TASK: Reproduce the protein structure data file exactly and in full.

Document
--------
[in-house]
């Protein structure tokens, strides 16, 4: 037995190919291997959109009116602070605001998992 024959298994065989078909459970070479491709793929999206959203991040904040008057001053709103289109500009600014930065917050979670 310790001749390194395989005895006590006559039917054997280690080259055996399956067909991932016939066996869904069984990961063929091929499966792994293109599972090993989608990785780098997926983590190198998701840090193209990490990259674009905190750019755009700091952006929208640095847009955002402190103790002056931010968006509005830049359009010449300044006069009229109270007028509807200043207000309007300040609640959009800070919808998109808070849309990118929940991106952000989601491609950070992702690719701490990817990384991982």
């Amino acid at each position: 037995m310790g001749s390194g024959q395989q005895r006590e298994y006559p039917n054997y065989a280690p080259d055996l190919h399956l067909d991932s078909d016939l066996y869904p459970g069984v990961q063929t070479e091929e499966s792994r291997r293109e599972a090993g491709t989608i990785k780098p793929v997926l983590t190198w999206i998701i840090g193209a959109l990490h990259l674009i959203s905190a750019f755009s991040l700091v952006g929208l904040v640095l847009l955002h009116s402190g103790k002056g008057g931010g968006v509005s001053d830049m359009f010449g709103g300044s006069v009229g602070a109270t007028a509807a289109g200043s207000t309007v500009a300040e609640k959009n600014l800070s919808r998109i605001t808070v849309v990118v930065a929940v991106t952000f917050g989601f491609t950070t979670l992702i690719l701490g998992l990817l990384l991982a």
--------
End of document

[in-house]
């Protein structure tokens, strides 16, 4: 037995190919291997959109009116602070605001998992 024959298994065989078909459970070479491709793929999206959203991040904040008057001053709103289109500009600014930065917050979670 310790001749390194395989005895006590006559039917054997280690080259055996399956067909991932016939066996869904069984990961063929091929499966792994293109599972090993989608990785780098997926983590190198998701840090193209990490990259674009905190750019755009700091952006929208640095847009955002402190103790002056931010968006509005830049359009010449300044006069009229109270007028509807200043207000309007300040609640959009800070919808998109808070849309990118929940991106952000989601491609950070992702690719701490990817990384991982």
């Amino acid at each position: 037995m310790g001749s390194g024959q395989q005895r006590e298994y006559p039917n054997y065989a280690p080259d055996l190919h399956l067909d991932s078909d016939l066996y869904p459970g069984v990961q063929t070479e091929e499966s792994r291997r293109e599972a090993g491709t989608i990785k780098p793929v997926l983590t190198w999206i998701i840090g193209a959109l990490h990259l674009i959203s905190a750019f755009s991040l700091v952006g929208l904040v640095l847009l955002h009116s402190g103790k002056g008057g931010g968006v509005s001053d830049m359009f010449g709103g300044s006069v009229g602070a109270t007028a509807a289109g200043s207000t309007v500009a300040e609640k959009n600014l800070s919808r998109i605001t808070v849309v990118v930065a929940v991106t952000f917050g989601f491609t950070t979670l992702i690719l701490g998992l990817l990384l991982a």